A Common Problem
According to Dr. Arnett, one in five adults suffers from at least mild sleep apnea, and it afflicts more men than women. The most common type is obstructive sleep apnea (OSA), when weight on the upper chest and neck contributes to blocking the flow of air. OSA is associated with obesity, which is also a major risk factor for heart disease and stroke. Besides obesity contributing to sleep apnea, sleep deprivation caused by sleep apnea can, in an ongoing unhealthy cycle, lead to further obesity. In OSA the upper airway closes off because the muscles that hold it open lose tone. The more weight, the more loss of tone and the more severe the sleep apnea. Each time the airway closes, there is a pause in breathing.

A less prevalent type of sleep apnea is called central sleep apnea (CSA). In CSA the brain doesn’t send regular signals to the diaphragm to contract and expand. There is limited snoring and it has been associated with brain stem stroke because the brain stem is where the impulse to breathe comes from.

Listen to Those Snoring Complaints
A roommate or sleeping partner of someone with sleep apnea often notices it. “It’s really hard to detect if you live alone, unless you go through a sleep study,” Dr. Arnett said. People with sleep apnea may be more tired during the day and therefore prone to accidents or falling asleep.

Getting Proper Treatment
Through treatment known as continuous positive airway pressure, or CPAP, blood pressure is stabilized. The CPAP device involves wearing a mask while sleeping. It keeps air pressure in the breathing passages so they don’t close down.

In a sleep study, doctors count pauses in breathing to determine whether the patient has mild sleep apnea, characterized by five to 15 episodes per hour; moderate sleep apnea, defined by 15 to 30 per hour; or severe sleep apnea, meaning more than 30 each hour.

It’s certainly possible to have simple, loud snoring without sleep apnea. But with regular snoring, the person continues to inhale and exhale. With sleep apnea, the sleeping person tends to have periods when he or she stops breathing and nothing can be heard. The good news is treatment that keeps the breathing passages open and oxygen flowing can yield fast results, Dr. Arnett said. “Blood pressure comes down really quite quickly.”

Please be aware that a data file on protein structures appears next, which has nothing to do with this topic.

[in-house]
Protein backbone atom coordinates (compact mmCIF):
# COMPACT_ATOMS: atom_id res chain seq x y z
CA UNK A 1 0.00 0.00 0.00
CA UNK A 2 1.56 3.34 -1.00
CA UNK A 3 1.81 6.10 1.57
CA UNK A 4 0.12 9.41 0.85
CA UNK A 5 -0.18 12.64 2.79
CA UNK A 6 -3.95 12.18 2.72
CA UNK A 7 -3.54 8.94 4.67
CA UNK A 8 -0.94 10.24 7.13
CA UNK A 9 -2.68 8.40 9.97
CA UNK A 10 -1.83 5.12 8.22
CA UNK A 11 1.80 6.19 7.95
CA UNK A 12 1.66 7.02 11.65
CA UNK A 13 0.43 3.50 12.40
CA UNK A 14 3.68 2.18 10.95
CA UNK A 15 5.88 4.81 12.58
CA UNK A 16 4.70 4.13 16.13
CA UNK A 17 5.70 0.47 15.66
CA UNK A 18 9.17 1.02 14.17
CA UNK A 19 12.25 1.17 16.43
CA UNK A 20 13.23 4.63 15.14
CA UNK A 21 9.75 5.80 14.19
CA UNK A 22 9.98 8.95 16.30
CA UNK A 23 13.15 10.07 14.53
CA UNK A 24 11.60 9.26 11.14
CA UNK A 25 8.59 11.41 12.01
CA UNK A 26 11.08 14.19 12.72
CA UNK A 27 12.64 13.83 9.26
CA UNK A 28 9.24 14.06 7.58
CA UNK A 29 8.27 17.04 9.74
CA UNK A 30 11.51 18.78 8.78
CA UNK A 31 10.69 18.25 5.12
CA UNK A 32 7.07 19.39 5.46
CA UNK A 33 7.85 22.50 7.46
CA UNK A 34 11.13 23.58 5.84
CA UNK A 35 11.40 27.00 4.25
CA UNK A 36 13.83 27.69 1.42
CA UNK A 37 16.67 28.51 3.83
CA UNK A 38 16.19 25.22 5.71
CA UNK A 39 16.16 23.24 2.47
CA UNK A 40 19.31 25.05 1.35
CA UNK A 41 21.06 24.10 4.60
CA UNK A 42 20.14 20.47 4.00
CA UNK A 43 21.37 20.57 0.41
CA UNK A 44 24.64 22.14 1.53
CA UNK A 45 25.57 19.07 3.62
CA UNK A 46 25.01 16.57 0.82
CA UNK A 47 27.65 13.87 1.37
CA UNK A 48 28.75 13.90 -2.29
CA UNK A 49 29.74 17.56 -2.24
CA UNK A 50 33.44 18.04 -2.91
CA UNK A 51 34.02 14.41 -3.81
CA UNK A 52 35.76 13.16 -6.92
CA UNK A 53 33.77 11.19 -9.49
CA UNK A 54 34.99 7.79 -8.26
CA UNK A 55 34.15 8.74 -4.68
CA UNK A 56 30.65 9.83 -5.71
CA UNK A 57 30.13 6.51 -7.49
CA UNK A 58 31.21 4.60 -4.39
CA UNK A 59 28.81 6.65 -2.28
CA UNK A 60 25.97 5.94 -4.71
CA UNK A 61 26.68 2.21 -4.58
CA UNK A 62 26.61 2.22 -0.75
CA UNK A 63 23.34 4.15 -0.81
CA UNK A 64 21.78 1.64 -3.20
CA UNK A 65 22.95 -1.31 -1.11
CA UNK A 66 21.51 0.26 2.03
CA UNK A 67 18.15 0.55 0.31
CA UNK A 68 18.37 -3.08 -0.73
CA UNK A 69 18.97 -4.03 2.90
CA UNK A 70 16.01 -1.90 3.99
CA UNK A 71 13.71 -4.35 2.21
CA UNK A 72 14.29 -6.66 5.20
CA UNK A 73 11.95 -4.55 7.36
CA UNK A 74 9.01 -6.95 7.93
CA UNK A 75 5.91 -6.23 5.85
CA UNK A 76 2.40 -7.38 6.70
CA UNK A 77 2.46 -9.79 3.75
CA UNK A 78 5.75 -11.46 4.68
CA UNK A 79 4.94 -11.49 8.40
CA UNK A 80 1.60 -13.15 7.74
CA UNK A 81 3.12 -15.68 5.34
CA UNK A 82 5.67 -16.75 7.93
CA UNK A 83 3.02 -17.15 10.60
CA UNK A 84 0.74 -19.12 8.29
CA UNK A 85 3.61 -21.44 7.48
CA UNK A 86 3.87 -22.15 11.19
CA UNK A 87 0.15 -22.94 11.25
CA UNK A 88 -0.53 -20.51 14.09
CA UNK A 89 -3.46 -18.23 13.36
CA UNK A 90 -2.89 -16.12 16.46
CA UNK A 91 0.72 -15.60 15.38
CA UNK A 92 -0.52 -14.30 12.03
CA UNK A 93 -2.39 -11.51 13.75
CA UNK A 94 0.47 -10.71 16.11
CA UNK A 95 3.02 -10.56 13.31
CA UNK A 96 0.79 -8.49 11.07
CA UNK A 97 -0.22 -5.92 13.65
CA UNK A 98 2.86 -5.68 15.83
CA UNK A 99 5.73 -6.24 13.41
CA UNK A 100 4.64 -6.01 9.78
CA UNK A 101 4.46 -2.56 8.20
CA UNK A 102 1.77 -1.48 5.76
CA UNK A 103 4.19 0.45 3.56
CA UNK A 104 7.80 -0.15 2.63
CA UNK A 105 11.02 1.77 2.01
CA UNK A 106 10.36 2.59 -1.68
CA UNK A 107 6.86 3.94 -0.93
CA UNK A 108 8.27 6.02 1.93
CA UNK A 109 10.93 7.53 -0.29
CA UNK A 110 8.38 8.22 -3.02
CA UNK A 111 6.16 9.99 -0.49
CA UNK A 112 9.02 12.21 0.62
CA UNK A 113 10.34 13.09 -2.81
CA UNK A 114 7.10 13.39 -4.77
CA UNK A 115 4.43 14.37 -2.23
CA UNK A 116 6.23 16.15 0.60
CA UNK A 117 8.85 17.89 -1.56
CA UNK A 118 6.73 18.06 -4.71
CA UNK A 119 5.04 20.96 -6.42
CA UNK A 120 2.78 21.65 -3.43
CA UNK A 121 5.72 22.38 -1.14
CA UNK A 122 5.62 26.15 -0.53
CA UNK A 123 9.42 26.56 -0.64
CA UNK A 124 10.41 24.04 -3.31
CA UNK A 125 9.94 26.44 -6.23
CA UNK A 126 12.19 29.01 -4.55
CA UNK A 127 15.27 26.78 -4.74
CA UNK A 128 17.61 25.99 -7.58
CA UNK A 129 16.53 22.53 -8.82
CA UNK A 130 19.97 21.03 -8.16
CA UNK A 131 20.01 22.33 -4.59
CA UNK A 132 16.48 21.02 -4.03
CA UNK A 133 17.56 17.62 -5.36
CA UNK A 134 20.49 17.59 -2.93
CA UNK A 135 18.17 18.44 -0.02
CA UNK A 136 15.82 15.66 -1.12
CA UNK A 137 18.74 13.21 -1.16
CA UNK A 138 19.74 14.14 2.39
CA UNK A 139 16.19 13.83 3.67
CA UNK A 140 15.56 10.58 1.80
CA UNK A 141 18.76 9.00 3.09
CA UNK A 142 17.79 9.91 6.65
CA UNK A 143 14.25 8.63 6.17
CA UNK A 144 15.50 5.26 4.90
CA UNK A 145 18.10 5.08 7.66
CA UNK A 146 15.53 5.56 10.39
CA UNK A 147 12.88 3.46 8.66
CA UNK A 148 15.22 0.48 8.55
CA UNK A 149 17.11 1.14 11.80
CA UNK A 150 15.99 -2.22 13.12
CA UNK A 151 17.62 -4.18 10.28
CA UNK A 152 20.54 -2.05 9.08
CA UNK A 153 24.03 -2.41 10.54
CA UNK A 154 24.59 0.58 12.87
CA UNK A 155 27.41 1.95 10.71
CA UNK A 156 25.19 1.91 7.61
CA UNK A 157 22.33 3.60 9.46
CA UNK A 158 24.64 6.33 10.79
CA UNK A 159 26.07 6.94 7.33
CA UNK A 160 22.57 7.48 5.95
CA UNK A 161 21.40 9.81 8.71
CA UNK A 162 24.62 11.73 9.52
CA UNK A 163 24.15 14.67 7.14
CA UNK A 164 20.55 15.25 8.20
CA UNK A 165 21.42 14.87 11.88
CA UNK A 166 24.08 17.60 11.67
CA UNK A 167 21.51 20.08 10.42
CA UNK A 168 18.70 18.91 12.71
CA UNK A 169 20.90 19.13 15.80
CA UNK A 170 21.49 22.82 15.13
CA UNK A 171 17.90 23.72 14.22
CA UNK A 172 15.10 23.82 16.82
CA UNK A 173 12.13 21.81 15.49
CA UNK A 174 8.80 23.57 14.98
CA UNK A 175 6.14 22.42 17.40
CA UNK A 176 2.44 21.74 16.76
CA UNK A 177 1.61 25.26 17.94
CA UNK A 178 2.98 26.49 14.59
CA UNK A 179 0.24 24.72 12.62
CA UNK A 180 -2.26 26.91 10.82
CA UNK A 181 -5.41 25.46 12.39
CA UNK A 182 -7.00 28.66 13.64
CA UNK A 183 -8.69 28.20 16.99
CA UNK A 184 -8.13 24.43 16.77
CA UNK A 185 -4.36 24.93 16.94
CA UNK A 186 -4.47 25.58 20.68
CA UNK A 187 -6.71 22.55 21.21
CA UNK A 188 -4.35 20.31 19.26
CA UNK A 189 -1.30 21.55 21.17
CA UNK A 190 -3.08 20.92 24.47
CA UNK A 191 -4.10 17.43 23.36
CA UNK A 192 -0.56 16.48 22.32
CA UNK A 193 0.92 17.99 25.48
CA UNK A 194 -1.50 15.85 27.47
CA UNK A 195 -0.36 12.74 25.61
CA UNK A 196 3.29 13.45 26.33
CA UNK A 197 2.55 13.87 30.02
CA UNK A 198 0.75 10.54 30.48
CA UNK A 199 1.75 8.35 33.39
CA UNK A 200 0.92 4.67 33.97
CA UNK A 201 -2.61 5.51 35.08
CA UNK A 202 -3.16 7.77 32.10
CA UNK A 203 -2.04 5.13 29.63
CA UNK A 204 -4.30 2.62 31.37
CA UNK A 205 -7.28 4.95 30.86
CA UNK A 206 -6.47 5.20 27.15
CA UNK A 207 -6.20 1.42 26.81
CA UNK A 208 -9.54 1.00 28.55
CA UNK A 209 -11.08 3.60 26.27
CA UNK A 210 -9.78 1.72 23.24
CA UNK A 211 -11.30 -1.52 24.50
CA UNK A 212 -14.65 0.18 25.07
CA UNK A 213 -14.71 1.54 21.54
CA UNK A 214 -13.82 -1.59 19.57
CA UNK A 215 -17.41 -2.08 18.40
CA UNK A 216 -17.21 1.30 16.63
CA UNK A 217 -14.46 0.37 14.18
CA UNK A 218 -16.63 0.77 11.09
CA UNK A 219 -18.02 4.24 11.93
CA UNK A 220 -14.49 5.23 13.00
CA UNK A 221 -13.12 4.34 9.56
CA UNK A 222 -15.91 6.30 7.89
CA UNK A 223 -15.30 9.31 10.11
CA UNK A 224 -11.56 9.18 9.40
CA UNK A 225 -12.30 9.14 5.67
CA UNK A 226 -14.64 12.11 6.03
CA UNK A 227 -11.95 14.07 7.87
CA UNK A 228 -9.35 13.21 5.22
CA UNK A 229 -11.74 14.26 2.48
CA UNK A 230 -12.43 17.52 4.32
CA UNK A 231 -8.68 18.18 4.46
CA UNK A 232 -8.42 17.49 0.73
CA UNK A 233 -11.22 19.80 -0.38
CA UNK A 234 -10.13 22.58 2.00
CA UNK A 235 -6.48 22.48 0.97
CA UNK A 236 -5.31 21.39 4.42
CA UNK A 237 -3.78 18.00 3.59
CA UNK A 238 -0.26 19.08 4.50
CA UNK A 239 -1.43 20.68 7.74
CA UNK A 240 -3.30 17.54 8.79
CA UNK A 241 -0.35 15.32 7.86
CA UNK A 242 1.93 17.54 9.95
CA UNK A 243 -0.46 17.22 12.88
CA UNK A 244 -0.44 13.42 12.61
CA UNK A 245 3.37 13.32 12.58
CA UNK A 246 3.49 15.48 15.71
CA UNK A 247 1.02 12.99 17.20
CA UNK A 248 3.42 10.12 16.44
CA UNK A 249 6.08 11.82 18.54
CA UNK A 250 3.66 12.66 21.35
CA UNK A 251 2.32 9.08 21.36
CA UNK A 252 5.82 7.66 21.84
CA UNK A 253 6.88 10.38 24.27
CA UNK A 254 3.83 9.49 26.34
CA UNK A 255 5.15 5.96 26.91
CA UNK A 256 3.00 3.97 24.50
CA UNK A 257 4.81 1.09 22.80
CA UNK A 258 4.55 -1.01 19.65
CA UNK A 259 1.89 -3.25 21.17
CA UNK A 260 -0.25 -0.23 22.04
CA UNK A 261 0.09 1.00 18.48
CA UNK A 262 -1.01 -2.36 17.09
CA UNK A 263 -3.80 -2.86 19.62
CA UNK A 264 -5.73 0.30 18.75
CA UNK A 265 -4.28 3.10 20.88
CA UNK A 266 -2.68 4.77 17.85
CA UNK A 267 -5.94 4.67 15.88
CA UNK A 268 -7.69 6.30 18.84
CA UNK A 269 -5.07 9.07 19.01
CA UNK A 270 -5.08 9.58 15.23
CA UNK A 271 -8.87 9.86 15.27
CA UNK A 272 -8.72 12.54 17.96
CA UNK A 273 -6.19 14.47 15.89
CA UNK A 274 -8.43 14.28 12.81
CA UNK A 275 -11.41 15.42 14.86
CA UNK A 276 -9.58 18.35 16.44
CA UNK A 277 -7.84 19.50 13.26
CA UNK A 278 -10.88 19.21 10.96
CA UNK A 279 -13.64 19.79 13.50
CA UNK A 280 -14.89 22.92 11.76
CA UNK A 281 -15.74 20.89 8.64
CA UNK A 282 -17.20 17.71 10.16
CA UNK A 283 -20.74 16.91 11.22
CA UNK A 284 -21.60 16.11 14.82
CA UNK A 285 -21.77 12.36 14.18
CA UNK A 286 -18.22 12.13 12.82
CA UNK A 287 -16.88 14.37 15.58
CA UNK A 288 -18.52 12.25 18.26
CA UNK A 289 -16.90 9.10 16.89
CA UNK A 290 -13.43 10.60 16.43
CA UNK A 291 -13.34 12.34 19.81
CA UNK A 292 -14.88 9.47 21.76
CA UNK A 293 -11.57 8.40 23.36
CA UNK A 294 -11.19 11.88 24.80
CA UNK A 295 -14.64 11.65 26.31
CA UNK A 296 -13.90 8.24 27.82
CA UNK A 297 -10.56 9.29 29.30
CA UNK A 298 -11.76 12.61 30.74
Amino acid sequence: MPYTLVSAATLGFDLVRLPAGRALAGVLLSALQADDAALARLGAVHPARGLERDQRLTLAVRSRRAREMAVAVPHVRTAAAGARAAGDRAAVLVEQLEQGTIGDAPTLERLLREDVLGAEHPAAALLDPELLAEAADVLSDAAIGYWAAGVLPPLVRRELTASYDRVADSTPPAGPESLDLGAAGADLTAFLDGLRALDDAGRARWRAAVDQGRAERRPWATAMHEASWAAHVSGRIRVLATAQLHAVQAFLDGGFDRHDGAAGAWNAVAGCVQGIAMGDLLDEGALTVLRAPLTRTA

Getting Good Rest
If you’re struggling to get a good night’s sleep follow some of these suggestions:

  • Get regular physical activity, but don’t do it right before bed because that gets your adrenaline pumping and can keep you awake.
  • Limit alcohol consumption to one drink per day for women and two drinks for men; too much alcohol interferes with sleep.
  • Avoid caffeine before bed.
  • Develop a pre-bedtime routine such as taking a warm bath, dimming the lights or having some herbal tea.

If you are experiencing symptoms of sleep apnea, be sure to discuss this with your primary care provider. A referral to a pulmonologist may be necessary. At Medical Associates, Dr. Mark K. Janes is Board Certified in sleep medicine and provides diagnosis and treatment of sleep disorders including sleep apnea. Examination of abnormalities of sleep is available with overnight trend oximetry and polysomnography.

 

Source: www.heart.org

 

Know the Signs of Heat-Related Illness

As the weather heats up, it’s very important to take precautionary steps against the heat, but also to know the signs of heat-related illness should a problem arise.

First, always wear appropriate clothing. Choose lightweight, light-colored, loose-fitting clothing. It’s also important to stay hydrated. Drink more fluids, regardless of how active you are. Don’t wait until you’re thirsty to drink. Alcoholic drinks are not recommended – these actually cause you to lose more body fluid. Taking a cool shower or bath is also a great way to cool off.

Next, stay cool indoors with air-conditioning on particularly hot days. If your home does not have air conditioning, go to the shopping mall or public library—even a few hours spent in air conditioning can help your body stay cooler when you go back into the heat. It’s also smart to use your stove and oven less to maintain a cooler temperature in your home.

When you do go outside, try to limit your outdoor activity to when it’s coolest, like morning and evening hours. Rest often in shady areas. This gives your body a chance to recover. Also remember to pace yourself. If you’re not accustomed to working or exercising in a hot environment, start slowly and pick up the pace gradually. If exertion in the heat makes your heart pound and leaves you gasping for breath, STOP. Get into a cool area or into the shade, and rest, especially if you become lightheaded, confused, weak, or faint.

Finally, remember to wear sunscreen. Sunburn affects your body’s ability to cool down and can make you dehydrated. If you must go outdoors, protect yourself from the sun by wearing a wide-brimmed hat, sunglasses, and by putting on sunscreen of SPF 15 or higher 30 minutes prior to going out.

If a problem should arise, it’s important to know the signs of heat-related illness and take action right away. If you or someone near you is exhibiting any of the following symptoms, take the appropriate action listed.

Heat Stroke

Heat stroke is the most serious heat-related illness. It occurs when the body becomes unable to control its temperature: the body’s temperature rises rapidly, the sweating mechanism fails, and the body is unable to cool down. Heat stroke can cause death or permanent disability if emergency treatment is not given. Symptoms include: confusion, altered mental status, slurred speech, loss of consciousness (coma), hot, dry skin or profuse sweating, seizures, very high body temperature.

Treatment:

  • Call 911 for emergency care.
  • Move to a shaded, cool area and remove outer clothing.